bath wall foam

 

 

 

 

 

 

 

 

 

 

 

 

 

 

 

 

 

 

I ran beads of the foam glue between the pieces to make them one big layer…

foam glue 2

 

 

 

 

 

 

 

 

 

 

 

 

 

 

 

 

 

 

Special tape seals the deal…

foam tape

 

 

 

 

 

 

 

 

 

 

 

 

 

 

 

 

 

 

I’ll be adding 3/4” furring strips screwed to the concrete. They’ll give us something to attach the sheetrock to, create a bit of air space to allow moisture to get out and give the electrician a place to run his wires. All that coming soon!

 

worth the wait

Thursday, May 19th, 2011

space in waiting

I mentioned the other day that not much sawdust has been made downstairs while we’ve been awaiting input from an expert. David now explains why the short delay is going to pay off…

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Although our house is a simple shape on the exterior, the construction details make modifying it on the interior rather difficult. We’ve needed planning help along the way from architects, structural engineers, plumbers, electricians and now an energy expert.

So Paul Eldrenkamp, our ‘house scientist’, came by Monday morning and we got down to the nitty gritty of what goes on top of what, how do we keep energy where we want it and how do we keep water out of where we don’t. Paul is the owner of Byggmeister, a Newton, MA-based firm that specializes in designing and building sustainable, environmentally responsible homes.

Paul is what you’d call wicked smaht in our neck of the woods. He’s one of only 14 passive house consultants in the country — and the only one in New England. He brings 28 years of experience to our project, so we were lucky to find him and convince him to help us.

Paul has come up with a plan to heat and cool our house comfortably but economically — even integrating the wood stove we want. He’s figured out how to insulate the house to a reasonably high level, seal the house against air leaks and maintain healthy air quality.

As in many endeavours, doing a 95% job on insulation can result in only a 30% increase in effectiveness. A couple of loose or missing pieces of the puzzle can negate some or all of the benefits achieved elsewhere. This is also true of air-sealing a house. The details that we came up with on Monday and Paul’s continuing support will get us where we’d like to end up.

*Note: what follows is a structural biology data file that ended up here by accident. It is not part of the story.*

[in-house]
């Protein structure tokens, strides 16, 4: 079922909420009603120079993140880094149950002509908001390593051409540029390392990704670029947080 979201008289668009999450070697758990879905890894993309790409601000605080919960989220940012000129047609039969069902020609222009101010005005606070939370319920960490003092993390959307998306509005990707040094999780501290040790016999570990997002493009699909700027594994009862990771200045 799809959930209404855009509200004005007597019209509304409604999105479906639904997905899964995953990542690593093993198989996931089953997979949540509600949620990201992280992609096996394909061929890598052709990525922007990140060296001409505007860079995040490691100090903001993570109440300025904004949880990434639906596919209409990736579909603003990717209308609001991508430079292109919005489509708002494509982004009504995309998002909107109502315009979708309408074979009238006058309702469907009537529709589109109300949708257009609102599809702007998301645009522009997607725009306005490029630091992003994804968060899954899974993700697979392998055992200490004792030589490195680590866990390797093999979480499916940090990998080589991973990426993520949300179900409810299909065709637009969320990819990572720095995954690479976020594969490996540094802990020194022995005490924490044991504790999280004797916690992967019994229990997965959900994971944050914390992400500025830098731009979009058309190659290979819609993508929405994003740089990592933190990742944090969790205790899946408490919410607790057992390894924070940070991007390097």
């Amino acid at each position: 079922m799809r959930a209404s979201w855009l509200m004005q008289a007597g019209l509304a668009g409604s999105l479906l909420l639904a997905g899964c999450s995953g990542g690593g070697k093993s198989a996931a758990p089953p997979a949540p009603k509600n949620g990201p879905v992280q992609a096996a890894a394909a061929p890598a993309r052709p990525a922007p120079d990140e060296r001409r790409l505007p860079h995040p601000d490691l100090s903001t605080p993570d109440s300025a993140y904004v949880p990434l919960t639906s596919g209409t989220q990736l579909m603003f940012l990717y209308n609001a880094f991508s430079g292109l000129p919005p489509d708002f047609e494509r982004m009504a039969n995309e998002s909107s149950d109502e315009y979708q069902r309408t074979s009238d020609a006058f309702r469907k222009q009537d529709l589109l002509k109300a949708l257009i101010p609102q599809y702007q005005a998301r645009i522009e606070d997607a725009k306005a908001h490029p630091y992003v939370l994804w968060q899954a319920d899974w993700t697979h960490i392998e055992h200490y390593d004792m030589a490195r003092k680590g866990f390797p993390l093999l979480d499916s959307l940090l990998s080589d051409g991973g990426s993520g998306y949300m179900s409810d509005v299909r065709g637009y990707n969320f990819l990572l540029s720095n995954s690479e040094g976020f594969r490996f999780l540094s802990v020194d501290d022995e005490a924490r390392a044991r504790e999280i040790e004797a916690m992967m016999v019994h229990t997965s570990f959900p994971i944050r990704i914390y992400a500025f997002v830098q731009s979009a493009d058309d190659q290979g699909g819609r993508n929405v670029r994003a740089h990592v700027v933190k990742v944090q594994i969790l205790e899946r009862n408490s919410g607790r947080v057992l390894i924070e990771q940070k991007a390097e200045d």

Yesterday I ordered the insulating foam board that will be the first step in putting the downstairs back together. I’ll post the details as I go.

 

about those termites

Friday, March 4th, 2011

Okay, I’ve put this off long enough. Time to address the termites. Last week, tearing off the drywall downstairs revealed this…

signs of termites inside the wall

A sign that we’ve had some subterranean termite activity. Are they active now? Unclear. Here’s what we do know: Subterranean termites live, as the name implies, in the soil. They require moist soil to survive and build mud tubes to travel through the ground to their food sources. When exposed to the air, they die.

How did they get in? Through the soil that, until last spring, led them to a gap between the foundation and the wood cladding…

where we regraded the soil on the other side of the wall

You can see where we regraded and flattened out the slope just below the upper patio — this is just on the other side of the wall from where we found signs of termites. No more termite tunnels here. In fact, with all of last year’s retaining wall building, rainwater collection tank hole digging and patio construction, we’ve completely disturbed the soil around three sides of the house (as well as the entire yard). Although this doesn’t mean we’re done with the pests forever, this definitely helps.

New England Pest Control stopped by to give their assessment. They recommend a chemical barrier, of course. Pumping chemicals 2′ into the ground all around the house is the standard approach. A typical termite treatment can require that well over 100 gallons of insecticide be injected into the soil — and additional annual treatments may be necessary.

From what I can ascertain (and I am no expert), pyrethroids are commonly used for this kind of treatment. Are they toxic? Duh. This is just a smattering pulled from this article on pyrethroids at beyondpesticide.org:

… linked to disruption of the endocrine system, which can adversely affect reproduction and sexual development, interfere with the immune system and increase chances of breast cancer. Pyrethroids contain human-made, or xenoestrogens, which can increase the amount of estrogen in the body…

… extremely toxic to aquatic organisms…

… moderately toxic to birds…